The arrival of the PlayStation Vita in February was a signal for the end of the PlayStation Portable’s (PSP) life support. Looking to the horizon of the PSP there’s nothing coming for the system, unless you’re a fan of Japanese RPGs that is. There’s still a few interesting titles to arrive and as long as they are released on the PSN store, both Vita and PSP owners can play them. I enjoyed the PSP because it allowed JRPGs to be released in English that most likely wouldn’t have seen the light of day otherwise. The latest JRPG to hit the UK for the system is Fate/Extra, a game that takes place in a parallel universe to the visual novel and anime, Fate/stay night.
There’s an emphasis on story with Fate/Extra as the game is a hybrid of the visual novel genre and Japanese RPGs. The plot in this title is being advertised as a spin-off re-visioning of the series, and is an intelligent story that didn’t disappoint me. Players take on the role of either a male or female protagonist who wakes up in a virtual school, called Tsukumihara Academy, without any memory of the past but only their name. It’s not long till they find out that there’s a battle going on between contestants in a war for the “Holy Grail,” an object that can grant the victor one wish for anything they desire. The player is part of a 128 man fixture where the only way out is death or becoming the winner. All is not lost for the amnesic hero as every person taking part is granted a servant, powerful spirits that will fight for and protect their masters till the end.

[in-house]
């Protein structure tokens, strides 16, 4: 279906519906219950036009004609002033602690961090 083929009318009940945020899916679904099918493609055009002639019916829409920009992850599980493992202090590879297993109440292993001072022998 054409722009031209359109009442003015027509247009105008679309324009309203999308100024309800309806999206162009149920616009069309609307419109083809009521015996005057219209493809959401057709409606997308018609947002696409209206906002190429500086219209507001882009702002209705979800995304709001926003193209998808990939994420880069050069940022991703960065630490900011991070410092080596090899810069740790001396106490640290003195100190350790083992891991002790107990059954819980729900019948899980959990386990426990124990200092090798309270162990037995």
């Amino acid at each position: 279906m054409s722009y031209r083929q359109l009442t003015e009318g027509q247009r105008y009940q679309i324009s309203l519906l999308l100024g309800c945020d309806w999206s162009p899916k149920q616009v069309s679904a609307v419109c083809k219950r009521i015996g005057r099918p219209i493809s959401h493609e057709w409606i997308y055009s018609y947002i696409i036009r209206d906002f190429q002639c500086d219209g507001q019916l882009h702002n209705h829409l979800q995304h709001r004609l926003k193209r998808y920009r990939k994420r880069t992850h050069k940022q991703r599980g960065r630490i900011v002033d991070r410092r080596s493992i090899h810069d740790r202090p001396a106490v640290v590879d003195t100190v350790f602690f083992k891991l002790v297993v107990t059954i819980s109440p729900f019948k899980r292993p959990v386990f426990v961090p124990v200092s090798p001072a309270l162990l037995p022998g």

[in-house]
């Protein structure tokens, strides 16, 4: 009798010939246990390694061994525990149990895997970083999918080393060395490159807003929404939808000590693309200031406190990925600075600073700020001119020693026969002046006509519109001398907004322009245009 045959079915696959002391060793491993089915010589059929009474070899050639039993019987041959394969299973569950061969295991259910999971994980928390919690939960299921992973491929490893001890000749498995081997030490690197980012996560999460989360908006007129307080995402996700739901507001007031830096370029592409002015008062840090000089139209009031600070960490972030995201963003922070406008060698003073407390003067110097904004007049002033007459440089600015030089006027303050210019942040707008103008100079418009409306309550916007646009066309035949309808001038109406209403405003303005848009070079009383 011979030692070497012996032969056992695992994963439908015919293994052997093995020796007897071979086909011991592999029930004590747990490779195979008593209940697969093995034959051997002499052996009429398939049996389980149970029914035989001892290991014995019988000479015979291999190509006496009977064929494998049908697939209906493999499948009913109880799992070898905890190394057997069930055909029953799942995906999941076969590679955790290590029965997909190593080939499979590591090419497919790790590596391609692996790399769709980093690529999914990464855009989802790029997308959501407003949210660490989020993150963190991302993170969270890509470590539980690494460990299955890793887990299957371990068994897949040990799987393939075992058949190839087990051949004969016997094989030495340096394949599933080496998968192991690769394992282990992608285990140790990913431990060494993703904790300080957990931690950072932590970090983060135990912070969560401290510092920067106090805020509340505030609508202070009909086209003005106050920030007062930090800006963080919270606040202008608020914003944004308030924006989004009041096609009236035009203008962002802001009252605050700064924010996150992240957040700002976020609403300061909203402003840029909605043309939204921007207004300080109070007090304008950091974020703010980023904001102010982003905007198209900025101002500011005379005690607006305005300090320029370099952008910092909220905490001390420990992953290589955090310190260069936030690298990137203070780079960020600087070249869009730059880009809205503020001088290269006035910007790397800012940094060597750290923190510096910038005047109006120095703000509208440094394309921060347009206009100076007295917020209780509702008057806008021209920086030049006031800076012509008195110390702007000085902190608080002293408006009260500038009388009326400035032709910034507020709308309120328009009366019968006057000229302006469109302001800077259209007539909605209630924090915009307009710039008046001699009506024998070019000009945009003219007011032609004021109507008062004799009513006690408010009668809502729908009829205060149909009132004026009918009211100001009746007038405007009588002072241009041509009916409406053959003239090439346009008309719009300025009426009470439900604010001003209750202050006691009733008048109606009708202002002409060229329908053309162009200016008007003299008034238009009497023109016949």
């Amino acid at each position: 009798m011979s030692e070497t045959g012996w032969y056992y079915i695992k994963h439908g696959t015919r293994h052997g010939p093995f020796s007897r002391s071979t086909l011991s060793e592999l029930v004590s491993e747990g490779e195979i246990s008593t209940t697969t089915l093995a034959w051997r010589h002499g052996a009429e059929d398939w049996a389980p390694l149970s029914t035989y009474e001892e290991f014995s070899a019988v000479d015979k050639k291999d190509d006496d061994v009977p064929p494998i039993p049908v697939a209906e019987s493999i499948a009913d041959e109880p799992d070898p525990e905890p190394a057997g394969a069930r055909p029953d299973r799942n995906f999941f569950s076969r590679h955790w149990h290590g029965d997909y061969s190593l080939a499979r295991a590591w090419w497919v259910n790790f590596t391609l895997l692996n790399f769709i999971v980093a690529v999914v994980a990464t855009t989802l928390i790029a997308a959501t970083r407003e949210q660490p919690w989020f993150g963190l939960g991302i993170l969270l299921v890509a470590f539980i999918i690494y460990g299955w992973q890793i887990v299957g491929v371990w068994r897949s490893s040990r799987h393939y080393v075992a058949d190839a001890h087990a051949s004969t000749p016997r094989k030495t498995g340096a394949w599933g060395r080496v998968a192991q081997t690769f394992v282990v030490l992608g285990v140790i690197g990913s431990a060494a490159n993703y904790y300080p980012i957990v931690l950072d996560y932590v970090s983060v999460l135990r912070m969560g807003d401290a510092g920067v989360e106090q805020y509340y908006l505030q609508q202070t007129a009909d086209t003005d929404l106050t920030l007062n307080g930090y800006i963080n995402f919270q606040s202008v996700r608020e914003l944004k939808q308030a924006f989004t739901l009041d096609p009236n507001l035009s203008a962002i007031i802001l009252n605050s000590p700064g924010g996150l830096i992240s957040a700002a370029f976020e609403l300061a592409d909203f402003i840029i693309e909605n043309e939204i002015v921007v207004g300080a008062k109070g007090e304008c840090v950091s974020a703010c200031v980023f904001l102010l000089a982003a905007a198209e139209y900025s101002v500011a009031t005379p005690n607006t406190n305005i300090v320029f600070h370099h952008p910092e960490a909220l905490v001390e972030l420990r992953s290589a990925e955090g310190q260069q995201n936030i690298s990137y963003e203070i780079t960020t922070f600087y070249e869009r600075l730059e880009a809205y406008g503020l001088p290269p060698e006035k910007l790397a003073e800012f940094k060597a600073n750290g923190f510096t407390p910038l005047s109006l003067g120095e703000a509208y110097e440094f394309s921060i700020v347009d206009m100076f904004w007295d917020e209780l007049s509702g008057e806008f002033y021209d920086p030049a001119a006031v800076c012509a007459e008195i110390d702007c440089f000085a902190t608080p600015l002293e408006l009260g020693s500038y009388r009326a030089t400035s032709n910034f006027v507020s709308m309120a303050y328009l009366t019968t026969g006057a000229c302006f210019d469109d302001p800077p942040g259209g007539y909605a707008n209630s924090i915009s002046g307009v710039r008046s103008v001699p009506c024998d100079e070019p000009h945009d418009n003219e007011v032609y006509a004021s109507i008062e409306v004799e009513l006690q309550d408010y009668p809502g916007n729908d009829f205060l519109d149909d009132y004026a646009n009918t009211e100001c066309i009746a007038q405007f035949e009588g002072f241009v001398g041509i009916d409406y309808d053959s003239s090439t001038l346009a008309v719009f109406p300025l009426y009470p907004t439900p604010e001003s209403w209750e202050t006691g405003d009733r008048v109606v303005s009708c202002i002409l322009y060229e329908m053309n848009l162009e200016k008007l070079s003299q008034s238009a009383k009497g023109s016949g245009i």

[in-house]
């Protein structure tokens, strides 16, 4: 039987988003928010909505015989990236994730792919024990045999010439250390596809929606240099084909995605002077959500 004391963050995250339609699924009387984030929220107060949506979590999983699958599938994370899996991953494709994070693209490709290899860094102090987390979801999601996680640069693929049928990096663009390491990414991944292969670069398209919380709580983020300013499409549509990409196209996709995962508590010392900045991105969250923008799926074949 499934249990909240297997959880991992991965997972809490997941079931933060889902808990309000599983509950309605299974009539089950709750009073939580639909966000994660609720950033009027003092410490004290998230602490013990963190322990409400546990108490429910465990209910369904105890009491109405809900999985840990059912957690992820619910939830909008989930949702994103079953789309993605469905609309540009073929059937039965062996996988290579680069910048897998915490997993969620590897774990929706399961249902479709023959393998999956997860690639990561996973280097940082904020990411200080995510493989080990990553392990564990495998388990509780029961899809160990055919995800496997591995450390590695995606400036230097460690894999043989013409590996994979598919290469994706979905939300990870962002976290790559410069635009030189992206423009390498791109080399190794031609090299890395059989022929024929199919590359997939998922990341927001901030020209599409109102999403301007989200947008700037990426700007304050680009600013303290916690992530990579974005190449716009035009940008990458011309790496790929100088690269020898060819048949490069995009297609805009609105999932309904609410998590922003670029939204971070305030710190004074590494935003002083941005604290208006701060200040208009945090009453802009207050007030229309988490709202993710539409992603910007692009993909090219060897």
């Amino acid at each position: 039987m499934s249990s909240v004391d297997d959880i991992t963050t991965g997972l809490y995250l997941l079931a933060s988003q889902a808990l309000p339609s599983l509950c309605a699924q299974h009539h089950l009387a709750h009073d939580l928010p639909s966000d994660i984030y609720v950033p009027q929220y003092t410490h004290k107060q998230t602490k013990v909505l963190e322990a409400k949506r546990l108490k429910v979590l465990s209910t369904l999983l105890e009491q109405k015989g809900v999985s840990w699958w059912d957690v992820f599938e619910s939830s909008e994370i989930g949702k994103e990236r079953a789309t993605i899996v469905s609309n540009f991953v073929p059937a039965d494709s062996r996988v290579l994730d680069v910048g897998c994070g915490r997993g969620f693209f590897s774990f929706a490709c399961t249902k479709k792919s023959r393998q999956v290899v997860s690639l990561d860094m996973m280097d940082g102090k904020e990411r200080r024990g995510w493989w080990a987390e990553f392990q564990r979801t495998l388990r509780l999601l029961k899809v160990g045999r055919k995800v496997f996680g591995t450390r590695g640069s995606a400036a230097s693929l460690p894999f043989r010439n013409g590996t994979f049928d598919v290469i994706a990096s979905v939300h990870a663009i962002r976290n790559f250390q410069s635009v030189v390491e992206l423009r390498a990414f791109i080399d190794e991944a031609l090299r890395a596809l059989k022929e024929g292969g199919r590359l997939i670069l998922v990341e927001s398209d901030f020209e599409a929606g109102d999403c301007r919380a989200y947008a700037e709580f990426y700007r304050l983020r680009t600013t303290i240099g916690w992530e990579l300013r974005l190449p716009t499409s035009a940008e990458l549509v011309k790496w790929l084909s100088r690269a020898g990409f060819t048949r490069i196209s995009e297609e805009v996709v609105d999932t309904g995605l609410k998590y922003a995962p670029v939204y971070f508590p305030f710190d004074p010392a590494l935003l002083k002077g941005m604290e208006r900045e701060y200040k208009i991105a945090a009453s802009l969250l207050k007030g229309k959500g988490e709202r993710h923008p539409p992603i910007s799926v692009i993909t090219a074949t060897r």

Kinoko Nasu, the original writer for the Fate/stay night visual novel, penned the story for the game. Since the game is part visual novel, there is plenty of text to read through and Nasu’s work shines throughout the tale with a brilliant localisation done by the translators. Reading through the game’s dialogue reminds me of the same exceptional quality in writing that the short stories in Lost Odyssey were known for. It’s written with great characters, twists and intricate details and descriptions about the character’s feelings, emotions and the environment around them. The story kept me entertained near enough from start to finish, although I advise you to keep multiple save files (the game does tell you this by the way) because the story can lead to one of the many dead ends (game over to you and me) meaning you’ll need to reload your last save to continue on.
Fate/Extra doesn’t start on the best of pages because the opening hour plus is all plot building. That first hour certainly ends with a cool twist, but it’s just a shame so long is spent on that act that you never get to experience any real gameplay until the first fight begins. Once that’s concluded you get to pick your sex, character name and what type of servant you’d like to use from a choice of three. Saber is a female sword user, Archer is a long range attacker and Caster deals with magical abilities. In a sense, these add to the difficulty of the game as Saber is great from the beginning as she’s a strong character. Caster is much weaker until you level her up enough that she becomes the strongest towards the end. Having a different servant also changes some of the dialogue and outcome possibilities, so each game will be different if you decide to replay and pick a different starting servant.